(Bloomberg) – The world’s second-biggest gold producer, Australia, increased its gold output in the third quarter due to the treatment of higher ore grades, according to mining consultant Surbiton Associates Pty.
Surbiton Associates Pty said Gold production increased to 69.5 metric tons in the quarter ended September, compared with 67 tons in the previous quarter ended June. Gold output increased by 7.5 year-on-year, as it was 62 tons in the same period a year earlier.
Gold value climbed 7.6% in the third quarter, the first such gain in a year, after a crash into a bearish market in April that encouraged sales of coins, jewelry and bullion bars. Bullion prices dropped 26% this year in the course of speculations that the U.S. Federal Reserve will curb its monthly bond purchasing that helped gold prices to cap a 12-year bull run in 2012.
Treating higher ore grades and this, in turn, reduced cash costs was the main reason for the increased production, said Sandra Close, a director at Surbiton. She added that this is precisely what Surbiton expected, given the sharp decline in gold prices during April and the lack of a significant recovery since then.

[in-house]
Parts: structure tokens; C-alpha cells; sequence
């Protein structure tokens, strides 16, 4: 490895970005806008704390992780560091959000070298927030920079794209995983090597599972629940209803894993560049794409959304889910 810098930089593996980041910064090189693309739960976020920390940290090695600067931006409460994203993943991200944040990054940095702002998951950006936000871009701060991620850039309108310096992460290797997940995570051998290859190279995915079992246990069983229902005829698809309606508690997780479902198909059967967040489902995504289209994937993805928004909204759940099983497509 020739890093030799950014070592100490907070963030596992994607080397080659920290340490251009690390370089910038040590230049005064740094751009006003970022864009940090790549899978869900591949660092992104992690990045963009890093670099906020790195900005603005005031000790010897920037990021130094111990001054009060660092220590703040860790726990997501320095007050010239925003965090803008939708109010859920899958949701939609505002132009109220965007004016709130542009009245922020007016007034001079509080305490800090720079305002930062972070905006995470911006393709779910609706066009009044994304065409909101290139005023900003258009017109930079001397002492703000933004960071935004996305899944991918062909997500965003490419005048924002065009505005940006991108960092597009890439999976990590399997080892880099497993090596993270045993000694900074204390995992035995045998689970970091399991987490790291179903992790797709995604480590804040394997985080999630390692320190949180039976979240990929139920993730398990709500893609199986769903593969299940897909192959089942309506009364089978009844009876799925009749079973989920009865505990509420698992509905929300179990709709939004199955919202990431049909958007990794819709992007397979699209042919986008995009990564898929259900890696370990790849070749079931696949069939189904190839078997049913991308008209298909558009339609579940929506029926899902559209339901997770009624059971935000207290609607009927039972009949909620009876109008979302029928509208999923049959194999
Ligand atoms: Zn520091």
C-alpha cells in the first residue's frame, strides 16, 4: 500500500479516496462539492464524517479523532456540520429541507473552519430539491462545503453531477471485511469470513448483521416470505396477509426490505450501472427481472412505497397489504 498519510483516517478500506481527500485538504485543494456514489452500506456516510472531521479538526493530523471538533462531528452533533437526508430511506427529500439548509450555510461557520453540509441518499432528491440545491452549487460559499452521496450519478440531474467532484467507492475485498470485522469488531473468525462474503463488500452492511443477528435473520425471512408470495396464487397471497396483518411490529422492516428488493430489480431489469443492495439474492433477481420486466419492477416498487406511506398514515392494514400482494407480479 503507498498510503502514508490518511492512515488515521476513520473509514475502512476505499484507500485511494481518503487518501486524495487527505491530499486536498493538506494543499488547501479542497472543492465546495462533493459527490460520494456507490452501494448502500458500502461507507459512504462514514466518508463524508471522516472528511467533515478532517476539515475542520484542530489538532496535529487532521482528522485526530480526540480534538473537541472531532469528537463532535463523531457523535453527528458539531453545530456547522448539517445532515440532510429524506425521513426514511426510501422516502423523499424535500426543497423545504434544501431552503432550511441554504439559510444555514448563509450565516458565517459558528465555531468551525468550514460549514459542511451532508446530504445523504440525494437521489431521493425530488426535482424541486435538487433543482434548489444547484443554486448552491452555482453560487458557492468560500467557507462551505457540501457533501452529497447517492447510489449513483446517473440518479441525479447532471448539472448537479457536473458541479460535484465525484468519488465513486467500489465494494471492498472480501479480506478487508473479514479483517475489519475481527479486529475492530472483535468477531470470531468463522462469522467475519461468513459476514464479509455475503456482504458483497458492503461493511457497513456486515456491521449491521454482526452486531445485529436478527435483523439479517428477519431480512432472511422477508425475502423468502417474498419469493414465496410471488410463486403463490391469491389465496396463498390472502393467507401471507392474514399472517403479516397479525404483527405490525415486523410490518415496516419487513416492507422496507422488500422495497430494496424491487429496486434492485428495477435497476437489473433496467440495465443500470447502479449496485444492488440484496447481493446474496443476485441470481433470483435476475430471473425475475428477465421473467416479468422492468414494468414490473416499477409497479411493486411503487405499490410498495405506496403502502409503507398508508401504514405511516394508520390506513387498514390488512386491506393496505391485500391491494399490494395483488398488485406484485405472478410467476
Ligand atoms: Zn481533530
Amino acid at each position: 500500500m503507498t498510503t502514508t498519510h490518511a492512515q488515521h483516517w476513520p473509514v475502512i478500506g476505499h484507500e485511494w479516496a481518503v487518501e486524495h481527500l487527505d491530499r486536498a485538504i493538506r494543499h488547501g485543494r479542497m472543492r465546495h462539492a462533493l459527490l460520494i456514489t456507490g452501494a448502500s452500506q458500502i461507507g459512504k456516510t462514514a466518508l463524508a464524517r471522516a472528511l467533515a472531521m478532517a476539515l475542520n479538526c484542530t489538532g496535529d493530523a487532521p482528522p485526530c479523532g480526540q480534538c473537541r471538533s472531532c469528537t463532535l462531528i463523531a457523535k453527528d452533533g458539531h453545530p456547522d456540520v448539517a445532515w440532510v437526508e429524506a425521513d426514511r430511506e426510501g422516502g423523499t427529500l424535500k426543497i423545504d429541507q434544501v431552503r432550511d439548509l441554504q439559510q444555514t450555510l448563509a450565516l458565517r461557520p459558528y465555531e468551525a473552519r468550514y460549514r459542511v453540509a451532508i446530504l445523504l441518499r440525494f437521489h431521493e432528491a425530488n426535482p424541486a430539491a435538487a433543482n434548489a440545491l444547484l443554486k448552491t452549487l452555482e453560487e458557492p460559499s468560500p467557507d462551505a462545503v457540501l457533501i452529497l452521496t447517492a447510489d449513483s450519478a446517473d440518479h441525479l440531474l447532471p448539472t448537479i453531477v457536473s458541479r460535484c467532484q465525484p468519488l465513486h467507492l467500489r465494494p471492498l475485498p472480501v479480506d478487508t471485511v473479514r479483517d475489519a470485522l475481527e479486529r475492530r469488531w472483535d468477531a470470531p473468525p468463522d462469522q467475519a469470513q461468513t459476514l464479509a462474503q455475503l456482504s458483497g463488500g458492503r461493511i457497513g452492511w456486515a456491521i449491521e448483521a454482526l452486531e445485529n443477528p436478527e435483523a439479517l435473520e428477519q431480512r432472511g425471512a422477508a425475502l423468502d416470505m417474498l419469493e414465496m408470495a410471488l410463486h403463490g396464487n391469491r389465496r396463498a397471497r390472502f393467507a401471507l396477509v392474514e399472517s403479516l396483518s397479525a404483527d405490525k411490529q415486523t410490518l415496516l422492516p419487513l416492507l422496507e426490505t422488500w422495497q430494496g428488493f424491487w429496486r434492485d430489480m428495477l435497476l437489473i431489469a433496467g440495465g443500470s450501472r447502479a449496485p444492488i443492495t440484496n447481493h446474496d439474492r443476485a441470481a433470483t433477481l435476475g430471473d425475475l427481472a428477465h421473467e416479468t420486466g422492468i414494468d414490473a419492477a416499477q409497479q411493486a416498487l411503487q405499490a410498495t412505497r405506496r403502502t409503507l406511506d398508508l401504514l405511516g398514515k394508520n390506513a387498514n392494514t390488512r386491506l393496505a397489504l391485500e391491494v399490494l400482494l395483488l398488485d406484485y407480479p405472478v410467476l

The latest Fed minutes announced on November 20 pointed that policy makers expect an improving U.S. economy to justify curbing asset purchases in the next few months. Gold value rose 70% from December 2008 to June 2011 as the federal banks bought bonds to encourage economic recovery.
Gold price for immediate delivery dropped to $1,225.55 an ounce on November 25, the lowest since July 8. The metal traded at $1,242.05 in Sydney on November 29, heading for a third straight monthly decline.
According to the U.S. Geological Survey, China was the biggest producer in 2012 followed by Australia. Gold production in China during the first nine months of this year rose 6.8% to 307.8 tons, with total production in the September quarter of 115 tons, according to data from the China Gold Association.